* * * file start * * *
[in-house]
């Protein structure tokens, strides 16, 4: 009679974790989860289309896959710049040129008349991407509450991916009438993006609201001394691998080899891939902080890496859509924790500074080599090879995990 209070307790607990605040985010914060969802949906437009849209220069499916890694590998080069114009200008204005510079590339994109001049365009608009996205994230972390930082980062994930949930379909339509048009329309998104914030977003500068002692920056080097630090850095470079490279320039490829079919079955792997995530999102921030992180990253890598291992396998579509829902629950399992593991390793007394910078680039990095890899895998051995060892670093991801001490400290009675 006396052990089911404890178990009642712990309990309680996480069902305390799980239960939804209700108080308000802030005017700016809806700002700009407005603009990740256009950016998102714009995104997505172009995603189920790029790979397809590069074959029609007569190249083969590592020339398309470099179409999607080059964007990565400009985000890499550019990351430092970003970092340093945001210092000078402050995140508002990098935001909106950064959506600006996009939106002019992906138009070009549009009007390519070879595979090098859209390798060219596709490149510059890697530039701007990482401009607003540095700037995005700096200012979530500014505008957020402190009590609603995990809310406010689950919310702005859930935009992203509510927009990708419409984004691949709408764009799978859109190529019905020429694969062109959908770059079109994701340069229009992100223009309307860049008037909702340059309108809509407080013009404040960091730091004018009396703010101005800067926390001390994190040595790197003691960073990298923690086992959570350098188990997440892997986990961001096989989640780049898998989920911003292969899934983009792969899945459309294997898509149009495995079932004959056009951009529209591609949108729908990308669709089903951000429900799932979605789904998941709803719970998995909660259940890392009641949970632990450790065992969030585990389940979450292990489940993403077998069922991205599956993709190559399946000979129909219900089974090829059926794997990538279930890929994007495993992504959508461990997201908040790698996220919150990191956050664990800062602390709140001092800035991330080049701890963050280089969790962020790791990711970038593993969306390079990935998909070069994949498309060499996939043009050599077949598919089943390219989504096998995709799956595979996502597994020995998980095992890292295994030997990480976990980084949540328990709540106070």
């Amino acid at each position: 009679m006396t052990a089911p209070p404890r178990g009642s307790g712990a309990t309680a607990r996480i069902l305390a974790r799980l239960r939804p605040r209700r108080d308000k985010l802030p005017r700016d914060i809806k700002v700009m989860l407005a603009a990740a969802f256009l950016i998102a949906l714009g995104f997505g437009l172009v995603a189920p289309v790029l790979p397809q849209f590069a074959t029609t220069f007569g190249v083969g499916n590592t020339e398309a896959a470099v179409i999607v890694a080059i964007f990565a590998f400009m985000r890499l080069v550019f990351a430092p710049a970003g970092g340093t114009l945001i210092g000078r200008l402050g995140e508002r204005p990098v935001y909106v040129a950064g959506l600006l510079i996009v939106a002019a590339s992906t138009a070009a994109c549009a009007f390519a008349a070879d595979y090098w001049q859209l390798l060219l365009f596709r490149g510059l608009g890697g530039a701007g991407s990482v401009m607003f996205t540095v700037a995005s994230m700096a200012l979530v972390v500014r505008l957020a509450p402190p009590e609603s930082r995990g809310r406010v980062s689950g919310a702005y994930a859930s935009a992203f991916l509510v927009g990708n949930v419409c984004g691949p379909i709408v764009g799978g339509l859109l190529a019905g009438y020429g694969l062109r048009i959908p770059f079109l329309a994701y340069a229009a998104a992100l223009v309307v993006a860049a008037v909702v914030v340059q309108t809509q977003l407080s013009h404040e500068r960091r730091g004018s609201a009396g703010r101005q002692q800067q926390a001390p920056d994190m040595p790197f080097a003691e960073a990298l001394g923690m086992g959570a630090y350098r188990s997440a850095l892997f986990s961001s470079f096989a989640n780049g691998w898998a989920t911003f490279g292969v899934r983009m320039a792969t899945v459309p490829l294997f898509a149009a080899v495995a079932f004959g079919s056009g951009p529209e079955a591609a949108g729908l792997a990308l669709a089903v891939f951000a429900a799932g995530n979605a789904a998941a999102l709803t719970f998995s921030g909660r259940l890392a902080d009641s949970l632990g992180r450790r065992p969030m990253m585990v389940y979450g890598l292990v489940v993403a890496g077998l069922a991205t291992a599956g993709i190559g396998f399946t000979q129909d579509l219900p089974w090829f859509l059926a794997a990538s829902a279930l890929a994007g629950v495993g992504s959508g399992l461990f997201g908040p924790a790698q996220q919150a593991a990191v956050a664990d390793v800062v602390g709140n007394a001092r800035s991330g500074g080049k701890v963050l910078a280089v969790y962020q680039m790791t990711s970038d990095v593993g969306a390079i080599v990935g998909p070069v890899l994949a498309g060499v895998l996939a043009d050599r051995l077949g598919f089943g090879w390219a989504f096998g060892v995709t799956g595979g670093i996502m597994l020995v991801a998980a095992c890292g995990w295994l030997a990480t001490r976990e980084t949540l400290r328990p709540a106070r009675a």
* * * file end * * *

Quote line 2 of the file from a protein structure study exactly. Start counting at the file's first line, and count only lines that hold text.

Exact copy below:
């Protein structure tokens, strides 16, 4: 009679974790989860289309896959710049040129008349991407509450991916009438993006609201001394691998080899891939902080890496859509924790500074080599090879995990 209070307790607990605040985010914060969802949906437009849209220069499916890694590998080069114009200008204005510079590339994109001049365009608009996205994230972390930082980062994930949930379909339509048009329309998104914030977003500068002692920056080097630090850095470079490279320039490829079919079955792997995530999102921030992180990253890598291992396998579509829902629950399992593991390793007394910078680039990095890899895998051995060892670093991801001490400290009675 006396052990089911404890178990009642712990309990309680996480069902305390799980239960939804209700108080308000802030005017700016809806700002700009407005603009990740256009950016998102714009995104997505172009995603189920790029790979397809590069074959029609007569190249083969590592020339398309470099179409999607080059964007990565400009985000890499550019990351430092970003970092340093945001210092000078402050995140508002990098935001909106950064959506600006996009939106002019992906138009070009549009009007390519070879595979090098859209390798060219596709490149510059890697530039701007990482401009607003540095700037995005700096200012979530500014505008957020402190009590609603995990809310406010689950919310702005859930935009992203509510927009990708419409984004691949709408764009799978859109190529019905020429694969062109959908770059079109994701340069229009992100223009309307860049008037909702340059309108809509407080013009404040960091730091004018009396703010101005800067926390001390994190040595790197003691960073990298923690086992959570350098188990997440892997986990961001096989989640780049898998989920911003292969899934983009792969899945459309294997898509149009495995079932004959056009951009529209591609949108729908990308669709089903951000429900799932979605789904998941709803719970998995909660259940890392009641949970632990450790065992969030585990389940979450292990489940993403077998069922991205599956993709190559399946000979129909219900089974090829059926794997990538279930890929994007495993992504959508461990997201908040790698996220919150990191956050664990800062602390709140001092800035991330080049701890963050280089969790962020790791990711970038593993969306390079990935998909070069994949498309060499996939043009050599077949598919089943390219989504096998995709799956595979996502597994020995998980095992890292295994030997990480976990980084949540328990709540106070």